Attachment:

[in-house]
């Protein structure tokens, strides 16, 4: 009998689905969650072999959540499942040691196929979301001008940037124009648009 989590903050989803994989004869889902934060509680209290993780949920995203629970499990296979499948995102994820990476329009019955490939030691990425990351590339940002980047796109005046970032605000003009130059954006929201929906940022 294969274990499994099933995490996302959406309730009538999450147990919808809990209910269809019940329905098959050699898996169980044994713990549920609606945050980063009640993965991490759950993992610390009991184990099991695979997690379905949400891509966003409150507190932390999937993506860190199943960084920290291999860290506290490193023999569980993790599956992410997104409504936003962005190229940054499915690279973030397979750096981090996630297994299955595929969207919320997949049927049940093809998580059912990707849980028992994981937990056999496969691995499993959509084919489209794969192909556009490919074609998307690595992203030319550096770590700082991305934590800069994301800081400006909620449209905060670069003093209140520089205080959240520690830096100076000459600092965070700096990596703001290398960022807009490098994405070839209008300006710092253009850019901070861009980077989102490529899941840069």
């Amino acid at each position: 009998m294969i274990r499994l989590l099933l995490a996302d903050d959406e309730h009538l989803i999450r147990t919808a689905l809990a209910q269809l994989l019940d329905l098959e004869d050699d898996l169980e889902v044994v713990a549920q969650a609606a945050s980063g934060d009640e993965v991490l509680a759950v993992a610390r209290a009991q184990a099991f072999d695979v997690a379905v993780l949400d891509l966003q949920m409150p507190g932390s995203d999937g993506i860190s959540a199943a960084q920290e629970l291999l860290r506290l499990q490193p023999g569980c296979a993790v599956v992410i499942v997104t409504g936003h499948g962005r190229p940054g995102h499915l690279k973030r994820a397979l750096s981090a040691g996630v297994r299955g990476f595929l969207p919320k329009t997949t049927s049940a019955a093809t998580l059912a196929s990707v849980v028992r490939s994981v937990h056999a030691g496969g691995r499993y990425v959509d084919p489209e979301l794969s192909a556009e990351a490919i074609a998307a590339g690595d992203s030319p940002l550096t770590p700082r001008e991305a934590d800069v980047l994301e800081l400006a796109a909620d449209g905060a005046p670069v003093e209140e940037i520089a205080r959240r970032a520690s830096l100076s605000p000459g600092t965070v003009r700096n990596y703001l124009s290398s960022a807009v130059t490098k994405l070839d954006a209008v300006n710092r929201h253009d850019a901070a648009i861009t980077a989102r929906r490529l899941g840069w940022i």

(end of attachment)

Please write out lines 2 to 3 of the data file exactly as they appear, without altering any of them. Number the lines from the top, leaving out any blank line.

């Protein structure tokens, strides 16, 4: 009998689905969650072999959540499942040691196929979301001008940037124009648009 989590903050989803994989004869889902934060509680209290993780949920995203629970499990296979499948995102994820990476329009019955490939030691990425990351590339940002980047796109005046970032605000003009130059954006929201929906940022 294969274990499994099933995490996302959406309730009538999450147990919808809990209910269809019940329905098959050699898996169980044994713990549920609606945050980063009640993965991490759950993992610390009991184990099991695979997690379905949400891509966003409150507190932390999937993506860190199943960084920290291999860290506290490193023999569980993790599956992410997104409504936003962005190229940054499915690279973030397979750096981090996630297994299955595929969207919320997949049927049940093809998580059912990707849980028992994981937990056999496969691995499993959509084919489209794969192909556009490919074609998307690595992203030319550096770590700082991305934590800069994301800081400006909620449209905060670069003093209140520089205080959240520690830096100076000459600092965070700096990596703001290398960022807009490098994405070839209008300006710092253009850019901070861009980077989102490529899941840069």
């Amino acid at each position: 009998m294969i274990r499994l989590l099933l995490a996302d903050d959406e309730h009538l989803i999450r147990t919808a689905l809990a209910q269809l994989l019940d329905l098959e004869d050699d898996l169980e889902v044994v713990a549920q969650a609606a945050s980063g934060d009640e993965v991490l509680a759950v993992a610390r209290a009991q184990a099991f072999d695979v997690a379905v993780l949400d891509l966003q949920m409150p507190g932390s995203d999937g993506i860190s959540a199943a960084q920290e629970l291999l860290r506290l499990q490193p023999g569980c296979a993790v599956v992410i499942v997104t409504g936003h499948g962005r190229p940054g995102h499915l690279k973030r994820a397979l750096s981090a040691g996630v297994r299955g990476f595929l969207p919320k329009t997949t049927s049940a019955a093809t998580l059912a196929s990707v849980v028992r490939s994981v937990h056999a030691g496969g691995r499993y990425v959509d084919p489209e979301l794969s192909a556009e990351a490919i074609a998307a590339g690595d992203s030319p940002l550096t770590p700082r001008e991305a934590d800069v980047l994301e800081l400006a796109a909620d449209g905060a005046p670069v003093e209140e940037i520089a205080r959240r970032a520690s830096l100076s605000p000459g600092t965070v003009r700096n990596y703001l124009s290398s960022a807009v130059t490098k994405l070839d954006a209008v300006n710092r929201h253009d850019a901070a648009i861009t980077a989102r929906r490529l899941g840069w940022i």